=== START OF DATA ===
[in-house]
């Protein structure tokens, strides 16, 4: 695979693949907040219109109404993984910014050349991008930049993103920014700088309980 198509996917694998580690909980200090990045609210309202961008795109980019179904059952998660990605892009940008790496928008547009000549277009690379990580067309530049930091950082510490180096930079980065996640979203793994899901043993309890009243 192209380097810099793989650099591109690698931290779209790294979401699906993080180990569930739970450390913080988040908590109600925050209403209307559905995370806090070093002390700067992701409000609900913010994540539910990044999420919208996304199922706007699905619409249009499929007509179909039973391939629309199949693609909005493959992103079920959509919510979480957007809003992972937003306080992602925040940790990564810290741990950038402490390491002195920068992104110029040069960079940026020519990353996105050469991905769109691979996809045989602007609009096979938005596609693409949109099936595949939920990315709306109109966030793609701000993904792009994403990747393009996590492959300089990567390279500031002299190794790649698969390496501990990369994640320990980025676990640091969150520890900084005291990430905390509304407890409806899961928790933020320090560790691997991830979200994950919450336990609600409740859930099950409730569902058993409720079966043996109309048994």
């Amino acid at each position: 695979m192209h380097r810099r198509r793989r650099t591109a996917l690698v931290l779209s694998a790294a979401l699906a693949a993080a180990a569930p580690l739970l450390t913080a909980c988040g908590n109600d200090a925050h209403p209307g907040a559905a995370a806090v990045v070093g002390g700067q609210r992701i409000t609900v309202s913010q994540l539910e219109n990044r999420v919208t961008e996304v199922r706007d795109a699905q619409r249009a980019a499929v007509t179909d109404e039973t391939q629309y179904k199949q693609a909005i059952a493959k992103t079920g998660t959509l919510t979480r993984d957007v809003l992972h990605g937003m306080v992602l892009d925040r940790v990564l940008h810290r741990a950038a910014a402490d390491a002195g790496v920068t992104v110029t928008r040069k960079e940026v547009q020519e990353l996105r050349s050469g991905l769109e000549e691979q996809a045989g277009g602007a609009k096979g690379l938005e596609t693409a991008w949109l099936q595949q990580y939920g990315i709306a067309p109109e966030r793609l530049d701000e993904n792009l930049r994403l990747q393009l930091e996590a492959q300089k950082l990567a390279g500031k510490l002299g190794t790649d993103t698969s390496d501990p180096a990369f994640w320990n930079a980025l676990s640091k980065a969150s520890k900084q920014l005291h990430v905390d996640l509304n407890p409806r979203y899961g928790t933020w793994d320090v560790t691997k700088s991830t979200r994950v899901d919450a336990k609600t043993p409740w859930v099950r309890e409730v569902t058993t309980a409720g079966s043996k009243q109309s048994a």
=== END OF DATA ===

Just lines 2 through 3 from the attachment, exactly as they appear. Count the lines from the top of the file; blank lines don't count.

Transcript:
């Protein structure tokens, strides 16, 4: 695979693949907040219109109404993984910014050349991008930049993103920014700088309980 198509996917694998580690909980200090990045609210309202961008795109980019179904059952998660990605892009940008790496928008547009000549277009690379990580067309530049930091950082510490180096930079980065996640979203793994899901043993309890009243 192209380097810099793989650099591109690698931290779209790294979401699906993080180990569930739970450390913080988040908590109600925050209403209307559905995370806090070093002390700067992701409000609900913010994540539910990044999420919208996304199922706007699905619409249009499929007509179909039973391939629309199949693609909005493959992103079920959509919510979480957007809003992972937003306080992602925040940790990564810290741990950038402490390491002195920068992104110029040069960079940026020519990353996105050469991905769109691979996809045989602007609009096979938005596609693409949109099936595949939920990315709306109109966030793609701000993904792009994403990747393009996590492959300089990567390279500031002299190794790649698969390496501990990369994640320990980025676990640091969150520890900084005291990430905390509304407890409806899961928790933020320090560790691997991830979200994950919450336990609600409740859930099950409730569902058993409720079966043996109309048994």
């Amino acid at each position: 695979m192209h380097r810099r198509r793989r650099t591109a996917l690698v931290l779209s694998a790294a979401l699906a693949a993080a180990a569930p580690l739970l450390t913080a909980c988040g908590n109600d200090a925050h209403p209307g907040a559905a995370a806090v990045v070093g002390g700067q609210r992701i409000t609900v309202s913010q994540l539910e219109n990044r999420v919208t961008e996304v199922r706007d795109a699905q619409r249009a980019a499929v007509t179909d109404e039973t391939q629309y179904k199949q693609a909005i059952a493959k992103t079920g998660t959509l919510t979480r993984d957007v809003l992972h990605g937003m306080v992602l892009d925040r940790v990564l940008h810290r741990a950038a910014a402490d390491a002195g790496v920068t992104v110029t928008r040069k960079e940026v547009q020519e990353l996105r050349s050469g991905l769109e000549e691979q996809a045989g277009g602007a609009k096979g690379l938005e596609t693409a991008w949109l099936q595949q990580y939920g990315i709306a067309p109109e966030r793609l530049d701000e993904n792009l930049r994403l990747q393009l930091e996590a492959q300089k950082l990567a390279g500031k510490l002299g190794t790649d993103t698969s390496d501990p180096a990369f994640w320990n930079a980025l676990s640091k980065a969150s520890k900084q920014l005291h990430v905390d996640l509304n407890p409806r979203y899961g928790t933020w793994d320090v560790t691997k700088s991830t979200r994950v899901d919450a336990k609600t043993p409740w859930v099950r309890e409730v569902t058993t309980a409720g079966s043996k009243q109309s048994a």